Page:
By Porter Anderson, Editor-in-Chief | @Porter_Anderson
James Diggle: ‘We Spare No Blushes’Some of us are previewing Osprey Publishing’s The Bronze Lie: Shattering the Myth of Spartan Warrior Supremacy by Myke Cole. It releases in the States on September 7.
Among other things, Cole points to a Spartan “propaganda machine” so virile that it could give us Zack Snyder’s 2007 film 300 about the Battle of Thermopylae as a glorious victory in 480 BC and go on to spear a sequel, 300: Rise of an Empire in 2014.
Good timing, then, the news this season of Cambridge University Press releasing its Cambridge Greek Lexicon. The actual release date was in April but we held off on mentioning it until now because this two-volume reference went right into a sellout and had to raise a new printing quickly, particularly because this was still ahead of the the digital release.
Now with stocks restored, the Cambridge Greek Lexicon is one of those projects that sounds like a Thermopylaean feat in itself.
The project took 23 years of work by a team from the faculty of classics at Cambridge led by editor-in-chief James Diggle, a professor with Queens’ College. And the attraction for those who love ancient Greek studies is the lexicon’s new definitions and translations rendered in contemporary English. If you’ve ever tried to study some of the older material on the subject, you’ll know that its English explanations required almost as much translation as the ancient Greek, making textbooks in the field some of the most frequently thrown volumes across university dorm rooms in many markets.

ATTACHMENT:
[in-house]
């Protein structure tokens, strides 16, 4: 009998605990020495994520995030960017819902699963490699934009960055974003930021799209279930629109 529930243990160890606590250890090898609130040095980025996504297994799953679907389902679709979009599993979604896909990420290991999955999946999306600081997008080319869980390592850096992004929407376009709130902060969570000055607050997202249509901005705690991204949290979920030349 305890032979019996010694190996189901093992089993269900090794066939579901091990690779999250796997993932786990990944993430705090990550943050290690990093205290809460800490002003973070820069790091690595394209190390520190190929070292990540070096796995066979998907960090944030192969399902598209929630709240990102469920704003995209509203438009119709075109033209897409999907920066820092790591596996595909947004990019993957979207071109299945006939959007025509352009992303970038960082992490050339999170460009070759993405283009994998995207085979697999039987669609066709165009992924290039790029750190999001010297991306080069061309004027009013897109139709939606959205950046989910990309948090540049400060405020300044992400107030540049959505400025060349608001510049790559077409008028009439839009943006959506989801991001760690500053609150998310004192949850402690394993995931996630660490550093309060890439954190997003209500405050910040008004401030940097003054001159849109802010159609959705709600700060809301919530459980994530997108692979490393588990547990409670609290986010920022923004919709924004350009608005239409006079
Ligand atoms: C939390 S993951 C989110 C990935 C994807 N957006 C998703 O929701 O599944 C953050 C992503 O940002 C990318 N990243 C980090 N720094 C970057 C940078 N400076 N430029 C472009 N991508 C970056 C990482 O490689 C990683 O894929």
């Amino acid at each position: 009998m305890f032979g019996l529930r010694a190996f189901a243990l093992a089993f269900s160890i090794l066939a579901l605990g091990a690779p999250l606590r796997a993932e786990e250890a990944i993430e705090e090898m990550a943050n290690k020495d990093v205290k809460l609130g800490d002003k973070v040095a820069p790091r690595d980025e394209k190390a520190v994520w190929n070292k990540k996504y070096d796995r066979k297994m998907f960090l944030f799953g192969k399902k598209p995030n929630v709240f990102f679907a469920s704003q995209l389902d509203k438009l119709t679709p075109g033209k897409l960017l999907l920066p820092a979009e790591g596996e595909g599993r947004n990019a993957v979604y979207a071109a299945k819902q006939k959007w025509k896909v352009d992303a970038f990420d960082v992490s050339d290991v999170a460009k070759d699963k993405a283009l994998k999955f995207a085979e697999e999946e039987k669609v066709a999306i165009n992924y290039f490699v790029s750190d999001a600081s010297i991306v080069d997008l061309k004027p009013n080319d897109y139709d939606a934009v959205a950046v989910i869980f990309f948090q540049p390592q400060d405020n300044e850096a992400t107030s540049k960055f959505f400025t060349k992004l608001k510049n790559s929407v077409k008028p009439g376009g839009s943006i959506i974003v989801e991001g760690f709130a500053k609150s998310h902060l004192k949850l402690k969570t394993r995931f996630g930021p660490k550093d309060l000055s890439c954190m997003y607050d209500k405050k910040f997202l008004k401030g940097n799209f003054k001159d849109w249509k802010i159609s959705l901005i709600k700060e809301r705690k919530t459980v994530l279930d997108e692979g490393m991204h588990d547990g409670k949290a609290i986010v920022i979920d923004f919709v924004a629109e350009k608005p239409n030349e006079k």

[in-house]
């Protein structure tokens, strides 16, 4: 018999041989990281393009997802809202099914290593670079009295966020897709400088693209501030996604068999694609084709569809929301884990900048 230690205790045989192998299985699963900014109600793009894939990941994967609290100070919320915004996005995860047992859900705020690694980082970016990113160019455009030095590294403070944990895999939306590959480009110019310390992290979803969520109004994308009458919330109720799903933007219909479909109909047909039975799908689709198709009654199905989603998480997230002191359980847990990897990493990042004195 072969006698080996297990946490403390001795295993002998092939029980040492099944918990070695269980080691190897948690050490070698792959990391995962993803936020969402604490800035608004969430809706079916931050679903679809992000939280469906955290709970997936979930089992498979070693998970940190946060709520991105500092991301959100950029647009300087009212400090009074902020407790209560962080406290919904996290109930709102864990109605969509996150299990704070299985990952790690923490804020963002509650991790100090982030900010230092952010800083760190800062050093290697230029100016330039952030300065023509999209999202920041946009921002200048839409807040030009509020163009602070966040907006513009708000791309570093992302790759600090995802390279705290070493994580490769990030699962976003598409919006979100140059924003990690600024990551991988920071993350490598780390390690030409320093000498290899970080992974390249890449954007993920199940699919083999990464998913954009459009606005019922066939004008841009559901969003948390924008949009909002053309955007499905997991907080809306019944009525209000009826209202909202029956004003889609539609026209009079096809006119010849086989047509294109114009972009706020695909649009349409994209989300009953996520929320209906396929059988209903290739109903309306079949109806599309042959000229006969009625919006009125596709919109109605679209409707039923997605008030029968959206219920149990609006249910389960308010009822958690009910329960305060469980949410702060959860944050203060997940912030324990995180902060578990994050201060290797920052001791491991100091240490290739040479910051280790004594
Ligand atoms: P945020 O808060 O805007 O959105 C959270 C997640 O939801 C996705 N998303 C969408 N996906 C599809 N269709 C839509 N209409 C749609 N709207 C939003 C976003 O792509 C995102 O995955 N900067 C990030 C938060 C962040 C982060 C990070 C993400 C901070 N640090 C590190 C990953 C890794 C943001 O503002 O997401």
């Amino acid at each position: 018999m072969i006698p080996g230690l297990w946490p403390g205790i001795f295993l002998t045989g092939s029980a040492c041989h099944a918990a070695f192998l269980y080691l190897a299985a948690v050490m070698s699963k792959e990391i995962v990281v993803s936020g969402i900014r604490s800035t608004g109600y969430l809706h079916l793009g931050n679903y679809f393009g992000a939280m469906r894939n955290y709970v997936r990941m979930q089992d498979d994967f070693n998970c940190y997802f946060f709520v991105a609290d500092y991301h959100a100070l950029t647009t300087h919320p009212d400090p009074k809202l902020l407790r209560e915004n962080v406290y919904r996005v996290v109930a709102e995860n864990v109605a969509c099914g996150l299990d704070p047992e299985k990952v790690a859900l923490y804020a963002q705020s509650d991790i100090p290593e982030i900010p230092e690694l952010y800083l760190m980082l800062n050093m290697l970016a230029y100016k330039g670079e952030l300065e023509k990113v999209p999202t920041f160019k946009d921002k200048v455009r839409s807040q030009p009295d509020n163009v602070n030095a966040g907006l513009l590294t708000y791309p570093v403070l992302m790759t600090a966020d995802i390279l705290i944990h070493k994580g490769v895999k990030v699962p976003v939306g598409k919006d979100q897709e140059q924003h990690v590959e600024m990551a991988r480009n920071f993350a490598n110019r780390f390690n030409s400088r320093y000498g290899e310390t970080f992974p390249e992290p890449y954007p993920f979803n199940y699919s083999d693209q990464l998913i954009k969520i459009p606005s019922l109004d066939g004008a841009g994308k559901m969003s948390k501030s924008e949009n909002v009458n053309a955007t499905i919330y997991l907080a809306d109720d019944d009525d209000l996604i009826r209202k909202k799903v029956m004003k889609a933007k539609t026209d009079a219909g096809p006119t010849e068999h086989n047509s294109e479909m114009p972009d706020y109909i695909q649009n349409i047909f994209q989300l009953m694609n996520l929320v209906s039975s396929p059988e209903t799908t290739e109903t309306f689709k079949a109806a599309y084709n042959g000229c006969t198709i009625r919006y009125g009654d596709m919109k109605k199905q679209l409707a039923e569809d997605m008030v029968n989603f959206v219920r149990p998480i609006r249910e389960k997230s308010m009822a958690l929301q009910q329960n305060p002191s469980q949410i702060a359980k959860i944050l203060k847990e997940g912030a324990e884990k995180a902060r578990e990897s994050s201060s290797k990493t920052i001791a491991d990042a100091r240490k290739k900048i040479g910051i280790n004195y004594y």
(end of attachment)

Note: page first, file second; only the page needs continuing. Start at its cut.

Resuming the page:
To create this new dictionary–Cambridge says it’s the first of its kind in nearly two centuries–the team re-read most of ancient Greek literature, from Homer forward into the second century AD.
Using digital databases, the scholars worked through the Greek alphabet’s 24 characters to make “a clear, modern, and accessible guide” to these very old words and their contextualized developments in the hands of various authors.
The project opened in 1997, spurred by scholar John Chadwick, whose own titles from Cambridge University Press include The Decipherment of Linear B and The Mycenaean World. And the initial plan, we’re told, was to revise the Intermediate Greek-English Lexicon by Liddel and Scott, which had first appeared in 1889. That’s the work that remains the most commonly used by English-language schools and universities–until now.
Diggle: ‘I Literally Wept With Joy’
While the two-decade work was first estimated to take five years, Diggle is quoted, saying, “Soon after work began it became clear that it was not possible to revise the Intermediate Lexicon; it was too antiquated in concept, design and content. It was better to start afresh by compiling a new lexicon.
“We didn’t realize at the time the magnitude of the task, and it was only because of advances in technology that we were able to take it on. With the help of two online databases, the Perseus Digital Library and later the Thesaurus Linguae Graecae, we undertook the ambitious task of reading again most of Greek literature. We then had to appoint additional editorial staff and raise a huge amount of financial support.
“It took us over 20 years because we decided that if we were going to do it we must do it thoroughly.”
Cambridge University Press and the project’s typesetters created a special text design for the project, in an effort to make it as readable as possible. And the completed lexicon features in its two volumes around 37,000 Greek words drawn from the writings of some 90 authors and covered in more than 1,500 pages.